What Every Art Collector Needs to Know About Provenance

Artwork Archive | February 26, 2016 (Updated April 12, 2021)

Provenance is a pivotal vernacular in the art world.

From the French word, provenir, meaning “to come from,” it proves the history of ownership of a specific piece of art.

Provenance is the documentation that authenticates a particular art piece. These documents outline details like the work’s creator, history, and appraisal value.

The conversation surrounding forged artwork generally begins with provenance.

Authenticity documents can be falsified—sometimes claiming the work is created by someone else or is from a different era. These differences can equate to huge disparities in value.

Imagine you purchased a 15th-century portrait. When you bring in an appraiser to weigh in on the value, you discover it’s actually a 17th-century portrait. In this case, you’ll want to work with the dealer, and an art lawyer when necessary, for a refund in the difference in value.

These types of sales can be avoided by knowing what type of provenance documents to trust.

Pay attention to the following details when dealing with provenance documents:

1. Understand That Provenance Comes in Many Forms

There are many forms of provenance documentation. A signed statement of authenticity from the artist or an expert on the artist is ideal. An original gallery sales receipt, receipt directly from the artist, or an appraisal from an expert in the era are also good options. Unfortunately, anything can be copied or falsified, but these are generally good options.

Some suggest that a verbal confirmation serves as authentication, although if you can’t store the document in your Artwork Archive account, it’s risky. If someone gives you a verbal confirmation, our suggestion is to request an inked version, certified by either the individual’s credentials or the gallery where you bought the piece. Whatever form of paper authenticity you have, be sure to log it in your Artwork Archive account.

2. Never Buy Artwork Without Seeing the Provenance First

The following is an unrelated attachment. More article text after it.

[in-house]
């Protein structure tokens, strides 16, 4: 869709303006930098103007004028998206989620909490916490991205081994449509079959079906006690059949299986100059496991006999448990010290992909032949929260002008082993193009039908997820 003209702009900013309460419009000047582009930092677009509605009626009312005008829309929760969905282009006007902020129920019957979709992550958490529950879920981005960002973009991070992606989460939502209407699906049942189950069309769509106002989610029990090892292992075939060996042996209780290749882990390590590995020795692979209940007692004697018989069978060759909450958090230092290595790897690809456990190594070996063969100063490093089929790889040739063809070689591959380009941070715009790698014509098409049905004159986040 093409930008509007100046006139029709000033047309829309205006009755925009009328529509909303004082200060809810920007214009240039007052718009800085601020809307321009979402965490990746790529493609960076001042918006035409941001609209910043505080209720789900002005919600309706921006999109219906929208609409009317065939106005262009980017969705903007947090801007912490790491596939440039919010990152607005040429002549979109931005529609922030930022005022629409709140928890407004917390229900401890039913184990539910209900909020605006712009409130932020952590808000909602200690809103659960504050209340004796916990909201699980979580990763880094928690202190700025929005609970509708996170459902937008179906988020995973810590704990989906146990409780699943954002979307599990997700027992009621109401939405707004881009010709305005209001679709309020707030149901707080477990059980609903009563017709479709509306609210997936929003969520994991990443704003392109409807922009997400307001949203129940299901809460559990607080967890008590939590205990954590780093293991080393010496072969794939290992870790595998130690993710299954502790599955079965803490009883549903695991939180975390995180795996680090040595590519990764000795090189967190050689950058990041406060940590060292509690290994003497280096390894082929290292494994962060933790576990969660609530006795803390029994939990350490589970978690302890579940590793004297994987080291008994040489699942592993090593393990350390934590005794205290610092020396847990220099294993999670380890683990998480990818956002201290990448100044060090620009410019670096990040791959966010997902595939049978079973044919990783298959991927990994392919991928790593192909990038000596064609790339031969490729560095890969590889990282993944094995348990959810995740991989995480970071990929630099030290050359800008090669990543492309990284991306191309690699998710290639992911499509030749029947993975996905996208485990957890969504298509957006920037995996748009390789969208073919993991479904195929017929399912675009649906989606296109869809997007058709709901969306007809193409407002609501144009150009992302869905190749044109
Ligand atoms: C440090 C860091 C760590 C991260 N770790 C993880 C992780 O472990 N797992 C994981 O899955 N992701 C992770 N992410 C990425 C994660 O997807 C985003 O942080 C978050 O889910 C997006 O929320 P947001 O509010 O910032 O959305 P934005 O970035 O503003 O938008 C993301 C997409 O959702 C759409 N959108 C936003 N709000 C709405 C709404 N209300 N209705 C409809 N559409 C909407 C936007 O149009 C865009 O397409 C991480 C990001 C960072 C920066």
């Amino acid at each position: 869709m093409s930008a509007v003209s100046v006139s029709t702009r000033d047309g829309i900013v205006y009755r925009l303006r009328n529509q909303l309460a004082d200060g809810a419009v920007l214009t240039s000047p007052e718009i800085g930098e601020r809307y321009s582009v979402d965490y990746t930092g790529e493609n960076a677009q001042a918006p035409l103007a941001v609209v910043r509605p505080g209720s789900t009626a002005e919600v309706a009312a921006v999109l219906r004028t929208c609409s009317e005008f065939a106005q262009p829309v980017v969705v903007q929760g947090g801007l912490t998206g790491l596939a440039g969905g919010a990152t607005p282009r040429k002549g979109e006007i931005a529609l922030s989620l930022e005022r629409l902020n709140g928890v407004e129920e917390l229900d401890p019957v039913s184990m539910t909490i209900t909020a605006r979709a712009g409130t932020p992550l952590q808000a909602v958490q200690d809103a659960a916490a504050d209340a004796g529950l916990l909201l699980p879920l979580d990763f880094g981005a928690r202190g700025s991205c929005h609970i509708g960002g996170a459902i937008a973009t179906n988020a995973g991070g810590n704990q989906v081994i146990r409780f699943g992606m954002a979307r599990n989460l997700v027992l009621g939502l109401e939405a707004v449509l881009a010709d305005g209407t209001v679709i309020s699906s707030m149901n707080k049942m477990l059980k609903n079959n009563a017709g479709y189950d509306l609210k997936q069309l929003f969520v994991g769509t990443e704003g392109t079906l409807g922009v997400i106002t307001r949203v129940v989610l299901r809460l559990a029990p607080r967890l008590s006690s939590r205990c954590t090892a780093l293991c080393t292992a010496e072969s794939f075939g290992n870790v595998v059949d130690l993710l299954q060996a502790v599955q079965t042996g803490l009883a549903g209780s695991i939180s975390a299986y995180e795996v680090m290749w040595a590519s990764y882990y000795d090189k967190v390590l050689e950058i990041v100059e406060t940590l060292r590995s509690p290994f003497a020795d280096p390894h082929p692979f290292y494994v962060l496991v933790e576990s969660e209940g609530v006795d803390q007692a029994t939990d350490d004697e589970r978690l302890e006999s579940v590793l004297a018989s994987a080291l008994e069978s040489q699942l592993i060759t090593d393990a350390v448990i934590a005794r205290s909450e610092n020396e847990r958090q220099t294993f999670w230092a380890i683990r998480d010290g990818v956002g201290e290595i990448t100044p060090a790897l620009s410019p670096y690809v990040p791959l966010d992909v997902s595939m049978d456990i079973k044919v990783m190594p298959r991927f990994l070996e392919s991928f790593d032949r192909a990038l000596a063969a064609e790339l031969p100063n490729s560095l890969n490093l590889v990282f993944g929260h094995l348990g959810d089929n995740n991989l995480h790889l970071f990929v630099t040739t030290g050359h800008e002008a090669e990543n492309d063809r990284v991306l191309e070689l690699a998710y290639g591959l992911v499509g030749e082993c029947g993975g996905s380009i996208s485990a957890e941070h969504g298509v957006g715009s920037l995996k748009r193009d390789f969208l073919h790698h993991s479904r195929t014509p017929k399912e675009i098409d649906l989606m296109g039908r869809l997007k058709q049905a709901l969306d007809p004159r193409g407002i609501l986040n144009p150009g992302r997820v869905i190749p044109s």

This is a case of: “I won’t believe it until I see it.” Regardless of what the dealer tells you is available, do not trust the provenance or authentication until you analyze it yourself. Any initial concerns could be very telling about whom you’re working.

Some gallerists claim that the provenance must be withheld to protect the identity of the previous owner. This is a difficult situation, and purchasing art without any proof of provenance is not advised.

Additionally, it goes without saying that a signature on a piece is not provenance—physical, certified documents must prove the artwork’s origin.

3. Know That an Appraisal Is Not Considered Provenance

A value appraisal does not authenticate the artist or era. Unless the appraiser is an expert in a certain artist or era, which is a separate credential, you should not trust their judgement on anything but the work’s value.

Generally, appraisers assume the work is authentic, and assign a value based on this assumption. Learn more about professional appraisers here.

4. Be Sure Your Provenance Is Corroborated

Your documents must be investigated—because they are worth nothing until proven to be authentic. You have to be able to trace the qualified individual’s signature, the artist in the question, or previous owners back to real people. This will help you confirm that the document given to you is not fallacious. Unqualified experts attribute art all the time, and the documents might be completely trustworthy.

Once you have confirmed that the stated individuals on the documents are real, the final step is knowing who is a certified expert.

5. Only Trust Qualified Authorities

A qualified authority is a difficult concept, because it’s more than claiming (or seeming) to be an expert. This individual needs to have significant background and experience with the artist. Such as published papers about the artist, or perhaps they teach courses, or have catalogued essays about this artist. Of course the artist themselves, relatives, employees and descendents of the artist are understood as a qualified authority. Once you have all of your documents corroborated and stored in your Artwork Archive account, you can have peace of mind.

Protect and preserve your collection following these tips, and get more artful insights in our e-guide, Essential Guide to Collecting Art.

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